-- RS
    Opinionated? Yes... At least I have one...
    definition (adj. Holding stubbornly and often unreasonably to one's own opinions)

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    Senior Member SixFootScowl's Avatar
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    A new opera to me:


    Adding a third Callas Sonnambula to my large Sonnambula collection:
    Last edited by SixFootScowl; Jan-28-2015 at 07:04.
    “Then he will also say to those on the left, ‘Depart from me, you who are cursed, into the eternal fire prepared for the devil and his angels!'" Matthew 25:41 (Christian Standard Bible)

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    Senior Member elgars ghost's Avatar
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    Got this one on order and am quite looking forward to it - it will also raise my Rossini opera collection to the grand total of two. In time I'll probably opt for a serious one next in order to hear another side of Rossini - most likely Semiramide.

    '...a violator of his word, a libertine over head and ears in debt and disgrace, a despiser of domestic ties, the companion of gamblers and demireps, a man who has just closed half a century without a single claim on the gratitude of his country or the respect of posterity...' - Leigh Hunt on the Prince Regent (later George IV).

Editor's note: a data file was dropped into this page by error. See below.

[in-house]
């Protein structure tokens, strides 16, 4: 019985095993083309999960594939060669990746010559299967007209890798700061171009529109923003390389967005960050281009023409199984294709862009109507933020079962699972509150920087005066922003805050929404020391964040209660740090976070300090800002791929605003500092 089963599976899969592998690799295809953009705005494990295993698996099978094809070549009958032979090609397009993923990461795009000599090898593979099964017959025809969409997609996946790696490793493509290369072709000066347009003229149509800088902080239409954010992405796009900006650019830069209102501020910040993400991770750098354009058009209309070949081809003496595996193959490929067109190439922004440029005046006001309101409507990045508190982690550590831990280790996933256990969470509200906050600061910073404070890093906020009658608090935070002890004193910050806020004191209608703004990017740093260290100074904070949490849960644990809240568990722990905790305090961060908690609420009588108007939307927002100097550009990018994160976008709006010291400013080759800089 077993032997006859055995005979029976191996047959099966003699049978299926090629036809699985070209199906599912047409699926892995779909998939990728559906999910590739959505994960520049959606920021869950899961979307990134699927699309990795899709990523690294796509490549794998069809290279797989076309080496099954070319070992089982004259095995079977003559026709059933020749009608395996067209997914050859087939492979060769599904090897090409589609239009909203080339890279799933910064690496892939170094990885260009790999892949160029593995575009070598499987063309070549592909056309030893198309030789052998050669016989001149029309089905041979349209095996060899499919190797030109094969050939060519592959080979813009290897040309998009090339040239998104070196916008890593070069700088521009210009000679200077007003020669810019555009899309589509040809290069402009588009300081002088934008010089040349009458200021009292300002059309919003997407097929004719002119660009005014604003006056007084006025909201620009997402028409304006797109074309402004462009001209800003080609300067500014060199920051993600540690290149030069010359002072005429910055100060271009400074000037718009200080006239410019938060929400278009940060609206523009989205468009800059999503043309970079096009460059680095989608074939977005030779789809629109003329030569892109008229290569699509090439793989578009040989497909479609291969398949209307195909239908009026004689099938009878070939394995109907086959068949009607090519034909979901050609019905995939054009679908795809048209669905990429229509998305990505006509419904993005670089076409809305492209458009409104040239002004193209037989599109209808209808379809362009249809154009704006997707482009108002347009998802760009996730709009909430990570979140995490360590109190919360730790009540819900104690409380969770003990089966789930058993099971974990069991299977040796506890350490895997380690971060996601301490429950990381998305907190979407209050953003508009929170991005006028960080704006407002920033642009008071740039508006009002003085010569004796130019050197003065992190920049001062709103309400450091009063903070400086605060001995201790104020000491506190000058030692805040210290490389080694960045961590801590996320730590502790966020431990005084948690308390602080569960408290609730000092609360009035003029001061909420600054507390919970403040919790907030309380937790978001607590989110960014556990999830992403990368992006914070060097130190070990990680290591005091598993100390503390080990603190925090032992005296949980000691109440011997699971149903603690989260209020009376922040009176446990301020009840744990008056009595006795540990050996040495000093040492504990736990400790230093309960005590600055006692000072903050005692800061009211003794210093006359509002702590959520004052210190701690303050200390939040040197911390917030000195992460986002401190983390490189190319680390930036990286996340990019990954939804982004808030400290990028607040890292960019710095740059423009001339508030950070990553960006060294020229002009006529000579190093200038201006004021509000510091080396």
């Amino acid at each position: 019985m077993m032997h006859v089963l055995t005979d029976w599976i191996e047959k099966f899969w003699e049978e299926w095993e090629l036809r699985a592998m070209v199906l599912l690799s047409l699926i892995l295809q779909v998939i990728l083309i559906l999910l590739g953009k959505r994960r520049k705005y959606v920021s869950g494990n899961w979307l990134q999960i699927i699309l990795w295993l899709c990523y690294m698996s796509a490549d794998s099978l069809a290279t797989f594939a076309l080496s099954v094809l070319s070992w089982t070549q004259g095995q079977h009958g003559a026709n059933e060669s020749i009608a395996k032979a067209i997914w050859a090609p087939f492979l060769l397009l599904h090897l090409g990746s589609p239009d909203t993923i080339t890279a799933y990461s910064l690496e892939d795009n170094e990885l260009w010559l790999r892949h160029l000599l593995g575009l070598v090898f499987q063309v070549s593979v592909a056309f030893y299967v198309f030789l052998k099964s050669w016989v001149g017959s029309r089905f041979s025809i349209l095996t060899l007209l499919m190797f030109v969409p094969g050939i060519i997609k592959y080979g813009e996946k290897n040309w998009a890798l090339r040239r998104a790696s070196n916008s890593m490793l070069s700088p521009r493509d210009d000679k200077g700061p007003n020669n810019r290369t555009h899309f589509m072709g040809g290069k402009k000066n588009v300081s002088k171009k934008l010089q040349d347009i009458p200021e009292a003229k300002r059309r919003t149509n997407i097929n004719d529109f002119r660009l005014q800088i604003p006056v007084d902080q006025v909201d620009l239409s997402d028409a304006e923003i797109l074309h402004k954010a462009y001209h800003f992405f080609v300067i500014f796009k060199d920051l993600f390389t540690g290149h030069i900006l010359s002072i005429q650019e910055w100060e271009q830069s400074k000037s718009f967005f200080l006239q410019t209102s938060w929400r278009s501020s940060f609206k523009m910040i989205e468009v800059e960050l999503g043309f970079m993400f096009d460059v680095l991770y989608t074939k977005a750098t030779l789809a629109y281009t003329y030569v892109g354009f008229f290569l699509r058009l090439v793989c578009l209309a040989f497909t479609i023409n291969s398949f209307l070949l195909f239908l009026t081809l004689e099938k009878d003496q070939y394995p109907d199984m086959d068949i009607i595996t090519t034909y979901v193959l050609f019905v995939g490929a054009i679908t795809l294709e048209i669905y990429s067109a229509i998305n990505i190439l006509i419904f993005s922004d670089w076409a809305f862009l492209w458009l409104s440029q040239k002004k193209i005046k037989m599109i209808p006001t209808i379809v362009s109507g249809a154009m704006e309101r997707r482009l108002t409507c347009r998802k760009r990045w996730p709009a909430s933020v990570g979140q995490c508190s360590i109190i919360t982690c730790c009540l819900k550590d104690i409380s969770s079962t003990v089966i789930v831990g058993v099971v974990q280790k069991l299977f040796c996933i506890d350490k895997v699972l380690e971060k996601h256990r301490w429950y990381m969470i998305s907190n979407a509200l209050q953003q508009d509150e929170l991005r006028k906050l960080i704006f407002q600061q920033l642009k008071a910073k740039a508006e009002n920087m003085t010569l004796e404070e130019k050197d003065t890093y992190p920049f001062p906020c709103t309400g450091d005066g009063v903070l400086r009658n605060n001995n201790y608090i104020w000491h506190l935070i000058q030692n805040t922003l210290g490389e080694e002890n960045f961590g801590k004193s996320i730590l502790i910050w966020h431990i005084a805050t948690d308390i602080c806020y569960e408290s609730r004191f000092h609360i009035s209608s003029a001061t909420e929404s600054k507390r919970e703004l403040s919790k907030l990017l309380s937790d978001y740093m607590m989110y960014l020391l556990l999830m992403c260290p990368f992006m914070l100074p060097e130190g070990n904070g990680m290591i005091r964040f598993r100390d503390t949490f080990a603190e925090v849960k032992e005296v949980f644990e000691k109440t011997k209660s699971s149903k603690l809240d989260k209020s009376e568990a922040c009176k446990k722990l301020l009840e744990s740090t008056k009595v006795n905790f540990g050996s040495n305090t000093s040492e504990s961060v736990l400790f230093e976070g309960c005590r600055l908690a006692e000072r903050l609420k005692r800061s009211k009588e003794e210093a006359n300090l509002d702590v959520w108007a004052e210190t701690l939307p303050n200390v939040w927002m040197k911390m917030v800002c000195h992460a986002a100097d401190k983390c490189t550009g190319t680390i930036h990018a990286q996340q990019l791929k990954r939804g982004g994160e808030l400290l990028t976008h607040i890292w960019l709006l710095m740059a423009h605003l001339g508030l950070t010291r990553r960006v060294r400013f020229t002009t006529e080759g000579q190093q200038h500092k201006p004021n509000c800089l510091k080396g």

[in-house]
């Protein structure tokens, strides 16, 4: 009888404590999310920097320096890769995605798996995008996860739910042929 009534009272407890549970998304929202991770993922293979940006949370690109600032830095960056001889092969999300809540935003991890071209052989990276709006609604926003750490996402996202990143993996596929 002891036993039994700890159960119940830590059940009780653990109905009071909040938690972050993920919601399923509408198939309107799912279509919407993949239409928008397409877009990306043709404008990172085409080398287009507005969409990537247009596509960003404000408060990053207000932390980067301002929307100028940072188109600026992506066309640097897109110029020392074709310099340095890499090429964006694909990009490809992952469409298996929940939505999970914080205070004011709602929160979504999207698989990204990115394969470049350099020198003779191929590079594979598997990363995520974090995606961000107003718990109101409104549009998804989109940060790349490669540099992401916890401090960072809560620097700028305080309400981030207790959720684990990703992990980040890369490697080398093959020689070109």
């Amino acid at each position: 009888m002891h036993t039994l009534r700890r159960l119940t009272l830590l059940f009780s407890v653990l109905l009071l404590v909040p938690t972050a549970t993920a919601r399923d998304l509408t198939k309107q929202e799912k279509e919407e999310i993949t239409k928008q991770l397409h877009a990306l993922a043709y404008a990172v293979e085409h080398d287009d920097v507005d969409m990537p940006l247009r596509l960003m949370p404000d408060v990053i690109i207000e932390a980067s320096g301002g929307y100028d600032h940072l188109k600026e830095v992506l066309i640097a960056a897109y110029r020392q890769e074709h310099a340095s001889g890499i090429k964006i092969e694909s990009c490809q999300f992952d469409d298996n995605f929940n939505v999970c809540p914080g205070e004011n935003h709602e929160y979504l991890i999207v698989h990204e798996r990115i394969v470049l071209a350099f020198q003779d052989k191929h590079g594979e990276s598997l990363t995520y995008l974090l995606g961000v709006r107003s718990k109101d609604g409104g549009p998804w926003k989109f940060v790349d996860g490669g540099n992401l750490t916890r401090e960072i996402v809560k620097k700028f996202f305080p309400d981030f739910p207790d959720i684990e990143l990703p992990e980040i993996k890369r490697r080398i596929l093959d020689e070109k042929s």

ὃν οἱ θεοὶ φιλοῦσιν ἀποθνῄσκει νέος [Those whom the gods love die young] - Menander

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    Senior Member starthrower's Avatar
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    Ligeti-Le Grand Macabre Salonen's English version.

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    Senior Member Tsaraslondon's Avatar
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    Doesn't this thread rather duplicate the "What Opera CD/DVD have you purchased recently?" thread?
    Last edited by Tsaraslondon; Jan-28-2015 at 17:55.
    "It's not enough to have a beautiful voice." Maria Callas

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    Senior Member SixFootScowl's Avatar
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    Quote Originally Posted by elgars ghost View Post
    Got this one on order and am quite looking forward to it - it will also raise my Rossini opera collection to the grand total of two. In time I'll probably opt for a serious one next in order to hear another side of Rossini - most likely Semiramide.

    I have this one, but much prefer the one conducted by Abbado with Theresa Berganza. Both worthy to have in a collection.
    Last edited by SixFootScowl; Jan-28-2015 at 18:00.
    “Then he will also say to those on the left, ‘Depart from me, you who are cursed, into the eternal fire prepared for the devil and his angels!'" Matthew 25:41 (Christian Standard Bible)